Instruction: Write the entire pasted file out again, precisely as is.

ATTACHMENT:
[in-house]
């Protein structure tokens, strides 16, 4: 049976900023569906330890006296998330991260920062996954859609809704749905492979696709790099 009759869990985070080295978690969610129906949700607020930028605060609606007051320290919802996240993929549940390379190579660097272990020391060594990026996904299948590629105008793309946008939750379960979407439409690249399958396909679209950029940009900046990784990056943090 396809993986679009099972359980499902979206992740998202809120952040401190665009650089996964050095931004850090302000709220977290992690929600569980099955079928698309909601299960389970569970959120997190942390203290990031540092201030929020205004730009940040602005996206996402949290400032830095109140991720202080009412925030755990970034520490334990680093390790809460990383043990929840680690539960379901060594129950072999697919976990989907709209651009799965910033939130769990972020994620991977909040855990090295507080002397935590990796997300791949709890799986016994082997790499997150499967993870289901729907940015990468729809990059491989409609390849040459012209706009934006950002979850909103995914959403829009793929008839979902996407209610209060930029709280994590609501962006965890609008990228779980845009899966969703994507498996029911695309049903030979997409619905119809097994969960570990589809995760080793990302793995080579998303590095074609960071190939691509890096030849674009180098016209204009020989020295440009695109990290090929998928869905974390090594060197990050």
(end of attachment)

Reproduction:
[in-house]
């Protein structure tokens, strides 16, 4: 049976900023569906330890006296998330991260920062996954859609809704749905492979696709790099 009759869990985070080295978690969610129906949700607020930028605060609606007051320290919802996240993929549940390379190579660097272990020391060594990026996904299948590629105008793309946008939750379960979407439409690249399958396909679209950029940009900046990784990056943090 396809993986679009099972359980499902979206992740998202809120952040401190665009650089996964050095931004850090302000709220977290992690929600569980099955079928698309909601299960389970569970959120997190942390203290990031540092201030929020205004730009940040602005996206996402949290400032830095109140991720202080009412925030755990970034520490334990680093390790809460990383043990929840680690539960379901060594129950072999697919976990989907709209651009799965910033939130769990972020994620991977909040855990090295507080002397935590990796997300791949709890799986016994082997790499997150499967993870289901729907940015990468729809990059491989409609390849040459012209706009934006950002979850909103995914959403829009793929008839979902996407209610209060930029709280994590609501962006965890609008990228779980845009899966969703994507498996029911695309049903030979997409619905119809097994969960570990589809995760080793990302793995080579998303590095074609960071190939691509890096030849674009180098016209204009020989020295440009695109990290090929998928869905974390090594060197990050």